“All sorts of scandalous and criminal things are alleged and believed about Clinton by his enemies,” journalist Martin Walker said in a piece about Morris’ book. “An almost Manichean standoff between the loathers and the loyalists” had sunk roots in American politics; “Clinton seems to inspire this kind of antagonistic intensity, and all books about him seem condemned to fuel it.”
The industry of books about Palin — pro and con — not to mention the documentaries and commentary, reflects a similarly Manichean struggle over who she is and what she represents. And, of course, when the Clintons were the topic, the scandal-mongering skyrocketed. One-time New York Times Magazine editor Edward Klein accused Hillary Clinton of lesbianism in his takedown of her life. He charged that her sexual tendencies had pervaded her public positions as well. “The culture of lesbianism has influenced Hillary’s political goals and personal life since she was a student at Wellesley,” he asserted.
President Barack Obama has endured his share of innuendo, conspiratorial charges and other byzantine accusations, as well. The Swift Boat Veterans for Truth leader Jerome Corsi is among those who have written, for instance, that Obama’s birth certificate was fraudulent so he was never actually eligible for the White House. (McGinniss writes toward the end of his book that there remained “one unanswered question … Trig. Is he really Sarah’s child?” Conspiracies surface in almost all of these books.)
Money — to state the obvious — is one factor behind such books; the books often become major bestsellers. Partisans also play a role. Critics often use the morsels included in these books as clubs for bashing their enemies; in the meantime, the politicians’ defenders hype the books, often unwittingly, by decrying publication as proof of their enemies’ ruthlessness. The response from authors and the authors’ supporters is that political hypocrisy on the part of the politician justifies the focus on personal misdeeds. Klein, for instance, claims on his website that his book “exposes the truth” about Hillary Clinton’s hidden sexual activities.
Similarly, McGinniss explained in an interview that “What makes some of the things about [Palin's] personal life relevant” is that her image “has very little to do with who she really is.” The carefully cultivated impression of a “grizzly-mama” who is pro-family values “turns out not to be true.” Palin has so manipulated her image — so assiduously covered up her true self — that her efforts surpass even Richard Nixon’s evasions. McGinniss, author of “The Selling of the President,” about Richard Nixon’s 1968 campaign, regards Palin as more duplicitous than Nixon ever was.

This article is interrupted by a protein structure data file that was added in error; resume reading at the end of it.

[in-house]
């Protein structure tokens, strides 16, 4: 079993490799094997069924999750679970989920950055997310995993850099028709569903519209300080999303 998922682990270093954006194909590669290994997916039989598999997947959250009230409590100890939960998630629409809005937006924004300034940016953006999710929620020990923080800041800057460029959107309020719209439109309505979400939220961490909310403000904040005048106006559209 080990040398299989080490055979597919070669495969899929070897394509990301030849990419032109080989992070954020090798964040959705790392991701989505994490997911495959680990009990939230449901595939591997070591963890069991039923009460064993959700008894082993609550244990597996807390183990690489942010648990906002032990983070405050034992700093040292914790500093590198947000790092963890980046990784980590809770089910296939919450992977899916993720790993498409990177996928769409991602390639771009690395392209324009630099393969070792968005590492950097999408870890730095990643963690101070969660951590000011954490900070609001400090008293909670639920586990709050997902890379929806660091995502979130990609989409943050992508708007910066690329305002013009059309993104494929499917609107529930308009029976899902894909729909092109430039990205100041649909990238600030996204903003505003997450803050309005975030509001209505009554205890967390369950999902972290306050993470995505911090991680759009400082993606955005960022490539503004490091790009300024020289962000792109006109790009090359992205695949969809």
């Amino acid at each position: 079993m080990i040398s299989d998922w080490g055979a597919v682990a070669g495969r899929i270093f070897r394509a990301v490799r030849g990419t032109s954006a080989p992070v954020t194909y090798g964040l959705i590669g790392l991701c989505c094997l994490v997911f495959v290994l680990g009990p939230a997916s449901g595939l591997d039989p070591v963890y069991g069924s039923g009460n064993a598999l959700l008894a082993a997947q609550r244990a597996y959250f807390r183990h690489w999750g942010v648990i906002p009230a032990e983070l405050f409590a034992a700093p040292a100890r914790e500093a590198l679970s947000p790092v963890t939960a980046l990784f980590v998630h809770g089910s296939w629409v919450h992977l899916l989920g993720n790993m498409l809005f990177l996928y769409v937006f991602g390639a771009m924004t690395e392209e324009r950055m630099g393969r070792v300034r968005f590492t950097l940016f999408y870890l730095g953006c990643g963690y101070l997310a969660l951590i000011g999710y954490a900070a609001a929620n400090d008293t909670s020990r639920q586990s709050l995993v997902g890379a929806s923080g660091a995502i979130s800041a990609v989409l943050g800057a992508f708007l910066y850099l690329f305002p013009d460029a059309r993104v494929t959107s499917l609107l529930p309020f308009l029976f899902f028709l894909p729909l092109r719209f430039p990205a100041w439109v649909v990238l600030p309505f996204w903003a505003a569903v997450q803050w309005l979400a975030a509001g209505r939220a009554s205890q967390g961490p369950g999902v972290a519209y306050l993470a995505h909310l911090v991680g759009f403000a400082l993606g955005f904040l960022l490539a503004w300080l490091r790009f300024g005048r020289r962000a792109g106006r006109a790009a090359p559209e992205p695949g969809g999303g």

The exposé authors, therefore, claim that politicians who lie to the public about who they are deserve to be exposed. Their personal lives become fair game and the norms and obligations that most reporters adhere to fall by the wayside in the search for the “real Palin” or the “real Obama.”
Like its predecessors, McGinniss’ “The Rogue” is likely to have at least some impact on Palin’s image and the debate about her role in American life. The back-and-forth between McGinniss and the Palins has created a carnival-like atmosphere surrounding the book’s publication. Palin posted on Facebook that McGinniss was using his perch to peer into her 9-year-old daughter’s bedroom. McGinniss responds that this ludicrous charge showed just how vicious Palin could be. Todd Palin gleefully trumpets negative reviews of “The Rogue.” McGinniss, for his part, accuses the Palins of fanning “fear” and using intimidation to silence their critics.
While “The Rogue” gives Palin’s critics new ammunition, Palin’s defenders have used, and will continue to use, the book as proof that her enemies will not stop in their single-minded quest to destroy Palin. Thus, a book like “The Rogue” actually helps the former governor, deepens the image of her as a media victim, lending the veneer of credence to her charge that enemies are out to tarnish her reputation at any price.
It’s improbable that Palin will mount a serious run for national office any time soon. But the publication of “The Rogue” suggests that she’ll continue to draw a crowd, as surely as a circus does. And Joe McGinniss” book will help her fill the seats.